We have been at odds for the past two years during this tour. On one hand, we feel closer to nature living from a van. We wake up with the sun, fall asleep with the crickets, and base our days around weather patterns. On the other hand, we use fossil fuels to get around, a resource that is finite, harmful to extract from the earth, and continues to cause serious economic and political strife.
This year, we’ve decided to Carbon Offset our tour. We include a lot of sustainable practices in our daily lives, but gasoline consumption is something we can’t change due to the nature of our job and living condition. When it is great for us to fly less and ‘travel slow,’ we are still using non-renewable resources.
What is Carbon Offsetting?
Carbon offsetting is reducing carbon dioxide or other greenhouse gases made to compensate for carbon dioxide or other greenhouse gases created elsewhere (by you). Carbon offsetting is measured in tonnes of carbon dioxide-equivalent (CO2e). For every tonne of carbon you produce, you can offset a tonne of carbon by a different means. Usually, payment to a program that is working to offset carbon production.
Is this Controversial?
There is a lot of controversy surrounding carbon offsetting. Does the money actually get used for what it’s intended for? Can you really pay a few dollars and offset a flight across the ocean? Is this a band-aid for a larger problem? If you find the right program to support, the answer will be yes for all these questions. Yes, the money is used responsibly and goes toward any number of projects attempting to keep that amount of carbon out of the atmosphere from somewhere else (distributing efficient cooking stoves, renewable energy production, forest protection). Yes, you can buy carbon credits for a flight across the ocean (around $25) and keep that amount of carbon from entering the atmosphere somewhere else. Is this a band-aid for a larger problem? Absolutely, but it is one piece in the climate change puzzle that we can influence directly right now. We are trying to do as much as we can as two humans traveling in a van throughout the country, and this is a part of that. This is important because each of us is responsible for doing as much as we can to halt climate change and leave a healthy and happy Earth for generations to come.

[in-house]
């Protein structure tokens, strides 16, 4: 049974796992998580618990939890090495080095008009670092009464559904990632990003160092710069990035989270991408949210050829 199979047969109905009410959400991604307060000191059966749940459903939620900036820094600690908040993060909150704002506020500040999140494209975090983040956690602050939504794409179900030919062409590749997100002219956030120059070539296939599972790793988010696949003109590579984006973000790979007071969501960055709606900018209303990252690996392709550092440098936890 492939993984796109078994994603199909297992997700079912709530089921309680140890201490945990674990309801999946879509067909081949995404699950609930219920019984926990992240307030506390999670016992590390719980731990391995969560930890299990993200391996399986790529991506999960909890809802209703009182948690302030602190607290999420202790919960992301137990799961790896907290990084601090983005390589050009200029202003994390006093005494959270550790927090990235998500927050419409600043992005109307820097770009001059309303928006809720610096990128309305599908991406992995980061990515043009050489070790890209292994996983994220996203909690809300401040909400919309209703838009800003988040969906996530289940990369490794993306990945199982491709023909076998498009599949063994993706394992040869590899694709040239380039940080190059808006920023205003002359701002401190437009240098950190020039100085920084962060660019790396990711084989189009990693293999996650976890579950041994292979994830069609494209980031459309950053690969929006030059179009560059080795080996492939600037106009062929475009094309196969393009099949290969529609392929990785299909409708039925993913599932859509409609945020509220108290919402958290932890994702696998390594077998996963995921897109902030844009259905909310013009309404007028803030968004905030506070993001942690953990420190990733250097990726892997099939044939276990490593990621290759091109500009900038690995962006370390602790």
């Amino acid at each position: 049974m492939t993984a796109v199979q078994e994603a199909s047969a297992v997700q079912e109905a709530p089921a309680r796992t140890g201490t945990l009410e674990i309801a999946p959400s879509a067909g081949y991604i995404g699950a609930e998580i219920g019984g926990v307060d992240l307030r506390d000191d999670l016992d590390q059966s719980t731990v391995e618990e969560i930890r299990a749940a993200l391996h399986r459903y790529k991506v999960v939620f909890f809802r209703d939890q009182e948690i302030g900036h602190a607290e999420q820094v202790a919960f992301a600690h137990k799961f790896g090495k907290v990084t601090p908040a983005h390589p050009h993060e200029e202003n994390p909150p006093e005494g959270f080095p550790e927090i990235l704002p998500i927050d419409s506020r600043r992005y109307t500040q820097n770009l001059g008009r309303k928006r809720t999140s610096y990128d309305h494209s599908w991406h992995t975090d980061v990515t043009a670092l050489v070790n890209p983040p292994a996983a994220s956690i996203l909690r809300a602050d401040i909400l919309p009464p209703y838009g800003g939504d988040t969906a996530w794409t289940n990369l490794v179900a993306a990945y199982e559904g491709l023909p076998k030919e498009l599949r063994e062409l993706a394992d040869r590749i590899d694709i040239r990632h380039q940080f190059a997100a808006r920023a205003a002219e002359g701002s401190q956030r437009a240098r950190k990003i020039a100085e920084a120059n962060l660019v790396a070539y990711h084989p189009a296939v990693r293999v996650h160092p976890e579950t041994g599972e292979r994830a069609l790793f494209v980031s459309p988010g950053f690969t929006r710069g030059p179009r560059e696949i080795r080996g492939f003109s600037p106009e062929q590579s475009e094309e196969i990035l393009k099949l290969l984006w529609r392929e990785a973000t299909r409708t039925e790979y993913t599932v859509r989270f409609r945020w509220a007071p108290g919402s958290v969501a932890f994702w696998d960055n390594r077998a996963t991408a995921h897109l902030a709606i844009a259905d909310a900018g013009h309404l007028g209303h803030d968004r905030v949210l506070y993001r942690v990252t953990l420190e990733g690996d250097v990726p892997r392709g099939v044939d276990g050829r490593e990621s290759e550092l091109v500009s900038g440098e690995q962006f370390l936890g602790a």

Who are we Purchasing Credits From?
We researched a lot of companies to find what programs we identified with the most. We landed on Stand for Trees and Cool Effect. It is important to put in research time before choosing a program to support. There are many that might not be as transparent. Both sites we chose have calculators so you can estimate your carbon output. You can offset a single road trip, the carbon output of living in a house, and single or multiple flights. We are personally donating $50 total each month we are on tour (we plan on continuing to donate personally when the tour is over). Blue Ridge Outdoors and Elevation Outdoors Magazine are donating $25, and we are matching their donation with our personal funds. Fifty dollars is far more than needed to cover the cost of our travels according to the calculator, but hopefully the extra will cover other trips and ways that we release carbon into the atmosphere.
We’re doing out best to live gently on the land. We would love to hear your suggestions, tips, and tricks as we continue on our adventure!
There is one way for this tour to be a reality– our sponsors! Sending a thank you shout out to all of our awesome sponsors that make this tour happen: Sea to Summit, Mountain House, Lowe Alpine, Leki, Big Agnes, Stio, Roofnest, and Franklin County, VA.